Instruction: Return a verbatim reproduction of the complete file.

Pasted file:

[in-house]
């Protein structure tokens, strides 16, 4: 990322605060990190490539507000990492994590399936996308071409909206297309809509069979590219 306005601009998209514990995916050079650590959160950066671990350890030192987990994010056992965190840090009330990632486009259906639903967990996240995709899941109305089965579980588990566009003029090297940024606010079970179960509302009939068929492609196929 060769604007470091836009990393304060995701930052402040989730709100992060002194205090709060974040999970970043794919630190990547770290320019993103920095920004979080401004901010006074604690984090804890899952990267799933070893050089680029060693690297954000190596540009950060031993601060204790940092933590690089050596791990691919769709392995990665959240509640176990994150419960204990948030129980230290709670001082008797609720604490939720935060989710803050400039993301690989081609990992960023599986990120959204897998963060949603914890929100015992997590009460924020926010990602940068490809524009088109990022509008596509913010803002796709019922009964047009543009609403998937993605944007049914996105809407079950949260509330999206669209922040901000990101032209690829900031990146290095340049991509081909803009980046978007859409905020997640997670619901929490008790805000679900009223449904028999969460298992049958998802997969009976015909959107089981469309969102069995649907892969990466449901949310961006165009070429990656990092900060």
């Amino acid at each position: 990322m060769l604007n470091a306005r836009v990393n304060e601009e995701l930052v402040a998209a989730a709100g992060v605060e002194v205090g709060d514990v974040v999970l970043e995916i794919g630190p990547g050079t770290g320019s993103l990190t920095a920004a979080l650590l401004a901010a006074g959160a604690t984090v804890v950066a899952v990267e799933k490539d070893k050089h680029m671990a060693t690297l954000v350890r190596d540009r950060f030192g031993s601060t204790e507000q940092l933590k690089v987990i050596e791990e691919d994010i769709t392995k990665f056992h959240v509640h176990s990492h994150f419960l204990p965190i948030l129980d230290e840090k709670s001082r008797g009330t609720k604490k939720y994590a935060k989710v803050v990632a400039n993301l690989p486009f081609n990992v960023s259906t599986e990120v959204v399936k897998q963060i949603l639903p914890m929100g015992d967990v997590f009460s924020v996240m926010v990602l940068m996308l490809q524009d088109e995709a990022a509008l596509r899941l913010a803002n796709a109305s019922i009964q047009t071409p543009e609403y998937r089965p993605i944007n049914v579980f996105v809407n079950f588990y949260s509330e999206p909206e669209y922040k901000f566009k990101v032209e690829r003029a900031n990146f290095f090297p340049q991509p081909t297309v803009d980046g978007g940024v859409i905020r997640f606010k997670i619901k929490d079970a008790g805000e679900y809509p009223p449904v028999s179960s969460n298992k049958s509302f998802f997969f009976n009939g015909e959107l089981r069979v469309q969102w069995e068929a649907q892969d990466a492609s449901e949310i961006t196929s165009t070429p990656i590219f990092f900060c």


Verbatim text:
[in-house]
């Protein structure tokens, strides 16, 4: 990322605060990190490539507000990492994590399936996308071409909206297309809509069979590219 306005601009998209514990995916050079650590959160950066671990350890030192987990994010056992965190840090009330990632486009259906639903967990996240995709899941109305089965579980588990566009003029090297940024606010079970179960509302009939068929492609196929 060769604007470091836009990393304060995701930052402040989730709100992060002194205090709060974040999970970043794919630190990547770290320019993103920095920004979080401004901010006074604690984090804890899952990267799933070893050089680029060693690297954000190596540009950060031993601060204790940092933590690089050596791990691919769709392995990665959240509640176990994150419960204990948030129980230290709670001082008797609720604490939720935060989710803050400039993301690989081609990992960023599986990120959204897998963060949603914890929100015992997590009460924020926010990602940068490809524009088109990022509008596509913010803002796709019922009964047009543009609403998937993605944007049914996105809407079950949260509330999206669209922040901000990101032209690829900031990146290095340049991509081909803009980046978007859409905020997640997670619901929490008790805000679900009223449904028999969460298992049958998802997969009976015909959107089981469309969102069995649907892969990466449901949310961006165009070429990656990092900060």
């Amino acid at each position: 990322m060769l604007n470091a306005r836009v990393n304060e601009e995701l930052v402040a998209a989730a709100g992060v605060e002194v205090g709060d514990v974040v999970l970043e995916i794919g630190p990547g050079t770290g320019s993103l990190t920095a920004a979080l650590l401004a901010a006074g959160a604690t984090v804890v950066a899952v990267e799933k490539d070893k050089h680029m671990a060693t690297l954000v350890r190596d540009r950060f030192g031993s601060t204790e507000q940092l933590k690089v987990i050596e791990e691919d994010i769709t392995k990665f056992h959240v509640h176990s990492h994150f419960l204990p965190i948030l129980d230290e840090k709670s001082r008797g009330t609720k604490k939720y994590a935060k989710v803050v990632a400039n993301l690989p486009f081609n990992v960023s259906t599986e990120v959204v399936k897998q963060i949603l639903p914890m929100g015992d967990v997590f009460s924020v996240m926010v990602l940068m996308l490809q524009d088109e995709a990022a509008l596509r899941l913010a803002n796709a109305s019922i009964q047009t071409p543009e609403y998937r089965p993605i944007n049914v579980f996105v809407n079950f588990y949260s509330e999206p909206e669209y922040k901000f566009k990101v032209e690829r003029a900031n990146f290095f090297p340049q991509p081909t297309v803009d980046g978007g940024v859409i905020r997640f606010k997670i619901k929490d079970a008790g805000e679900y809509p009223p449904v028999s179960s969460n298992k049958s509302f998802f997969f009976n009939g015909e959107l089981r069979v469309q969102w069995e068929a649907q892969d990466a492609s449901e949310i961006t196929s165009t070429p990656i590219f990092f900060c």